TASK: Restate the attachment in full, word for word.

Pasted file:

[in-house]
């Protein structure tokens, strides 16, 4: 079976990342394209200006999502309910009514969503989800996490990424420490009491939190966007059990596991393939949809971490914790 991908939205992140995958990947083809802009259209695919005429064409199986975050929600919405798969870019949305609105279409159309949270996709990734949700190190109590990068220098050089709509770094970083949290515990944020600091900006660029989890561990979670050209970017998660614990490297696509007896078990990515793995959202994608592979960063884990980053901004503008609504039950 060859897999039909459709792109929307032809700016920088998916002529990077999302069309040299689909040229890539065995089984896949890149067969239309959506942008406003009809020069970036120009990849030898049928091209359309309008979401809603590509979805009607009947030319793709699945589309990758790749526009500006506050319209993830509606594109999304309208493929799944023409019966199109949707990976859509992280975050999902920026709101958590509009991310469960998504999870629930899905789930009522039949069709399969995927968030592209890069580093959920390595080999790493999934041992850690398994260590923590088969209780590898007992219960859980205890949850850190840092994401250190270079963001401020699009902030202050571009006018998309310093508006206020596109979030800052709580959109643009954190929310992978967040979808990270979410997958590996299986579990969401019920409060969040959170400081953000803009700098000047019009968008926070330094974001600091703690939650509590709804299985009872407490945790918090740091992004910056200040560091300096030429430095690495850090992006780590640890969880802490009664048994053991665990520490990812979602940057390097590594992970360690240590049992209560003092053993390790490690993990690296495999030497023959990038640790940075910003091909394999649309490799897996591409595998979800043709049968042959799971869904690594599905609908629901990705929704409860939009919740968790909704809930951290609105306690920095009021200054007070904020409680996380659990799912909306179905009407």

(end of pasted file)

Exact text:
[in-house]
């Protein structure tokens, strides 16, 4: 079976990342394209200006999502309910009514969503989800996490990424420490009491939190966007059990596991393939949809971490914790 991908939205992140995958990947083809802009259209695919005429064409199986975050929600919405798969870019949305609105279409159309949270996709990734949700190190109590990068220098050089709509770094970083949290515990944020600091900006660029989890561990979670050209970017998660614990490297696509007896078990990515793995959202994608592979960063884990980053901004503008609504039950 060859897999039909459709792109929307032809700016920088998916002529990077999302069309040299689909040229890539065995089984896949890149067969239309959506942008406003009809020069970036120009990849030898049928091209359309309008979401809603590509979805009607009947030319793709699945589309990758790749526009500006506050319209993830509606594109999304309208493929799944023409019966199109949707990976859509992280975050999902920026709101958590509009991310469960998504999870629930899905789930009522039949069709399969995927968030592209890069580093959920390595080999790493999934041992850690398994260590923590088969209780590898007992219960859980205890949850850190840092994401250190270079963001401020699009902030202050571009006018998309310093508006206020596109979030800052709580959109643009954190929310992978967040979808990270979410997958590996299986579990969401019920409060969040959170400081953000803009700098000047019009968008926070330094974001600091703690939650509590709804299985009872407490945790918090740091992004910056200040560091300096030429430095690495850090992006780590640890969880802490009664048994053991665990520490990812979602940057390097590594992970360690240590049992209560003092053993390790490690993990690296495999030497023959990038640790940075910003091909394999649309490799897996591409595998979800043709049968042959799971869904690594599905609908629901990705929704409860939009919740968790909704809930951290609105306690920095009021200054007070904020409680996380659990799912909306179905009407």